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Why a Prius can overturn a Brabus G500 4×4².

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Pablo Mayo Sanz
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Now let's analyse what happened. The truth is that it matters little or nothing that the Prius has 136 hp combined or that the Brabus G500 4×4² puts out 500 hp; it's as relevant a detail as the color of their bodies. What is relevant is the physics behind this collision.

The Mercedes G-Class is an SUV designed in the 1970s, very good at what it's good at, which is getting into very tricky terrain thanks to its triple differential lock, generous ground clearance, etc. The G500 4×4² is an even more radical preparation, which is also not lame in power: it's close to three tons. It's the wet dream of anyone who wants to take on the rangers off-road. Brabus put some of its own stuff in it, for good measure.


https://www.instagram.com/p/BU42CfxgfPT/

However, that setup - the 4×4² - amplifies one of the G's dynamic shortcomings: it has a very high centre of gravity, so it's more unstable. This isn't just an anti-terrain cliché, it's a reality. The extended ground clearance is what it's all about.

On the other hand we have a normal passenger car, a third generation Toyota Prius, which has the centre of gravity in the right place, because it is designed to drive on the road at the right height. So it's more stable than the G500 no matter how much Brabus preparation it has. The tendency to roll over is much higher in the G.

In fact, everything points to the G500 running a traffic light and both hit: the Prius is hit front side on the left, the G500 on its right side near the front wheel. The low relative height of the car caused a wedge effect that sufficiently altered the G500's centre of gravity to cause it to roll over and drag several metres before coming to a stop. There is a noticeable sagging of the roof, as the bodywork does not support so much weight and the speed was relatively low!


G500 4×4 being tipped over by police!!! I have no words?? #liveupload #Mercedes #G500 #4×4 Full video: YouTube/TheTFJJ

A post shared by TFJJ (@tfjjj) on Jun 3, 2017 at 12:27pm PDT

It makes my hair stand on end thinking about a higher ramming speed that would result in a complete rollover of the G, where the A, B, and C pillars can collapse and turn it into a speedster. Ghoulish version: roof completely caved in, passengers dead or with very serious head and spinal injuries. Thank goodness it didn't.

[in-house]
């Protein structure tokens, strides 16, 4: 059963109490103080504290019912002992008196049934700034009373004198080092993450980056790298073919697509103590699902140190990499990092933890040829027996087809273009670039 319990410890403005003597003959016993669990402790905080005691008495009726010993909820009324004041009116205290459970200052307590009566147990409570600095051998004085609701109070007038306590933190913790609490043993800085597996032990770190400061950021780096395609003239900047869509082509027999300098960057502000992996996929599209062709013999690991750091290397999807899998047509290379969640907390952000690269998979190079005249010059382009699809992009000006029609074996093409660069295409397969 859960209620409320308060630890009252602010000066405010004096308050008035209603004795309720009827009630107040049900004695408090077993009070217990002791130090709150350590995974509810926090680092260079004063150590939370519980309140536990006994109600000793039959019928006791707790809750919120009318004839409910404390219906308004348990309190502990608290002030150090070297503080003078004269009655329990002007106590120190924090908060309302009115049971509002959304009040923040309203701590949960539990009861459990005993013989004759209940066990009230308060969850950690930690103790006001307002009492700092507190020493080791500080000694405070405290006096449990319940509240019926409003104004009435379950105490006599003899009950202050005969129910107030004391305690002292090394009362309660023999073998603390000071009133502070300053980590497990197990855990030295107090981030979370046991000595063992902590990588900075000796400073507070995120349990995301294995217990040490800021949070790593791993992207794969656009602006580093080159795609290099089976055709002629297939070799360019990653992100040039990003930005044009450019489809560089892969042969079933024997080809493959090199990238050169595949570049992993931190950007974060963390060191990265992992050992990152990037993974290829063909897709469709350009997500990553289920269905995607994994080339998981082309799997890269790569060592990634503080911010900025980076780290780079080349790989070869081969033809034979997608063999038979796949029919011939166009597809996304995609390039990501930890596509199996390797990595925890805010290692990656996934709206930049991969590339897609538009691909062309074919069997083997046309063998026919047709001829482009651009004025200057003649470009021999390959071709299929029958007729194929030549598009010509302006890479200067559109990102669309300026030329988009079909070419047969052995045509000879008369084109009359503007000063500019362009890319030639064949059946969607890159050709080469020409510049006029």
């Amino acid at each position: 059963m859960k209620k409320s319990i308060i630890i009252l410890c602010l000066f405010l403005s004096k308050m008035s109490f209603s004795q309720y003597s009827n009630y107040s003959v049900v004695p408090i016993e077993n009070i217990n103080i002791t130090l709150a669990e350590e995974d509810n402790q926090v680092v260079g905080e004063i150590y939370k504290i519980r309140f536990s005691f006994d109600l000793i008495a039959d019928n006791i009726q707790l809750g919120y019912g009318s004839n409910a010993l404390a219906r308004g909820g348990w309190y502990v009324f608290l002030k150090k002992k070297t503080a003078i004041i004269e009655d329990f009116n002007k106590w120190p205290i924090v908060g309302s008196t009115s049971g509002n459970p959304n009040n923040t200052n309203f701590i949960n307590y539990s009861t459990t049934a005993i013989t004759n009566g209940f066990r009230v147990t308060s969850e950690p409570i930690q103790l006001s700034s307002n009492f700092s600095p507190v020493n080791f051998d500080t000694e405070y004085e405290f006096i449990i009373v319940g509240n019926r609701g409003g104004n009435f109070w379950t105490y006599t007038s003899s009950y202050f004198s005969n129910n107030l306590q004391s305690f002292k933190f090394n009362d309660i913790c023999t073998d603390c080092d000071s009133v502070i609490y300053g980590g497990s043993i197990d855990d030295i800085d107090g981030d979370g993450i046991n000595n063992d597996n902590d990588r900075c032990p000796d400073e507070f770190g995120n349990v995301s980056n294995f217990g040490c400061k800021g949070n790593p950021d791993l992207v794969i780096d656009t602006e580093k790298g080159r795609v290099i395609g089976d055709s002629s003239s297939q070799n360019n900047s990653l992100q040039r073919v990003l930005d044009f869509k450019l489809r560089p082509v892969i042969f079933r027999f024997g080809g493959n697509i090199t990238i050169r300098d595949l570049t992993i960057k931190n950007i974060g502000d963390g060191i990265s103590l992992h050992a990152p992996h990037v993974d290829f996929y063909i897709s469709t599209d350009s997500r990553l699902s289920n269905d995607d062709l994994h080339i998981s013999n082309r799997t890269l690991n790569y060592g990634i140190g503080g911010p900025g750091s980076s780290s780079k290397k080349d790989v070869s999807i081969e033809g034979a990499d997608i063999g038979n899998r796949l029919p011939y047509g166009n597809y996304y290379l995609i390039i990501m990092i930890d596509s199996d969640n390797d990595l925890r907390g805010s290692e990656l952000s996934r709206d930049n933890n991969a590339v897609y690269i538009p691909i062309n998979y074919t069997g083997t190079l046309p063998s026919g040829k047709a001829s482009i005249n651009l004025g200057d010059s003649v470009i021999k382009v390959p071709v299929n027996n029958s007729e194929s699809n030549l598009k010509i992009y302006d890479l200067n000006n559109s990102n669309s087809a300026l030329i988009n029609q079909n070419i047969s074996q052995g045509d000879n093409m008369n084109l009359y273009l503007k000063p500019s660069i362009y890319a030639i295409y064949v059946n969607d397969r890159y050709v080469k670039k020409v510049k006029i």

A car has more longitudinal stability than lateral stability, it's elementary because of the dimensions. The G500 4×4² is 4.5 meters long, 2.1 meters wide and 1.78 meters high. The Prius is almost the same length at 4.46 metres, but narrower at 1.75 metres, and shorter at 1.49 metres. In terms of mass, the difference is brutal, the Prius weighs almost half as much. This does matter, and not the hp (but that gives morbid, clicks and visits). As a curiosity, the G consumes three times more fuel than the Prius, and that in homologation...

Therefore, it's more than evident that the G500 has a much poorer lateral stability than the Prius.

Improved

A post shared by Cars Neil Cruickshanfk (@cars_neilcruickshank) on Jun 3, 2017 at 12:35pm PDT

Now, what if it had happened the other way around? For starters, a side-on collision of a G into a Prius would be disastrous because the G's bumpers and the hardest points of its structure more or less coincide with the Prius' pillars, which aren't designed to take an onion hit of that caliber. I don't know if the Prius would have rolled over, but the damage would have been enormous.


The structure of the G500 is more rigid in the chassis part and less given to dissipate kinetic energy, it would have been eaten by the car. The Prius has a monocoque frame, which is the norm, and the G-Class is a ladder frame with a bolted body. In terms of collision compatibility it is a very unfavorable case, the occupants of the G suffer a large deceleration and the most severe damage is taken by the vehicle of correct height, size and mass to go through urban areas.


The difference would have been whether it would have hit the driver's side or not, bearing in mind that in the UK the steering wheel is on the right hand side. This example of the G500 has the steering wheel on the left, and given that the roof collapse was on the opposite side, the driver was very lucky. The Prius collided with the left side, the opposite side to the driver, frontolaterally, a case not very favourable to the car.

If it was already ridiculous to move around a city as big as London with such a mammoth, now it is even more so. This type of 4×4 should do its job: go out on the road, not be used as a business representation/posturing vehicle, although it's clear that it attracts more attention than a Prius.

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